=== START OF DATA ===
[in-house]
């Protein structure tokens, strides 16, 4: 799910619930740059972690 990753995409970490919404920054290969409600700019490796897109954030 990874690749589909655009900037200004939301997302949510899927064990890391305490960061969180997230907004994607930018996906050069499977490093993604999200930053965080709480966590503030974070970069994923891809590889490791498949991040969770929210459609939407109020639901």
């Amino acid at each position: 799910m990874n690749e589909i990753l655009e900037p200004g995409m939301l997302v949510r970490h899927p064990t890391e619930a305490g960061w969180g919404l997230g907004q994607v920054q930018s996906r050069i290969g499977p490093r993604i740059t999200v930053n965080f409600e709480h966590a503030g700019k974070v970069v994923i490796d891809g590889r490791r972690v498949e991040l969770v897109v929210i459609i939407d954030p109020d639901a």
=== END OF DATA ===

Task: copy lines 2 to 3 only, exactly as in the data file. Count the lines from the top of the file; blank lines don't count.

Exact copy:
């Protein structure tokens, strides 16, 4: 799910619930740059972690 990753995409970490919404920054290969409600700019490796897109954030 990874690749589909655009900037200004939301997302949510899927064990890391305490960061969180997230907004994607930018996906050069499977490093993604999200930053965080709480966590503030974070970069994923891809590889490791498949991040969770929210459609939407109020639901």
């Amino acid at each position: 799910m990874n690749e589909i990753l655009e900037p200004g995409m939301l997302v949510r970490h899927p064990t890391e619930a305490g960061w969180g919404l997230g907004q994607v920054q930018s996906r050069i290969g499977p490093r993604i740059t999200v930053n965080f409600e709480h966590a503030g700019k974070v970069v994923i490796d891809g590889r490791r972690v498949e991040l969770v897109v929210i459609i939407d954030p109020d639901a």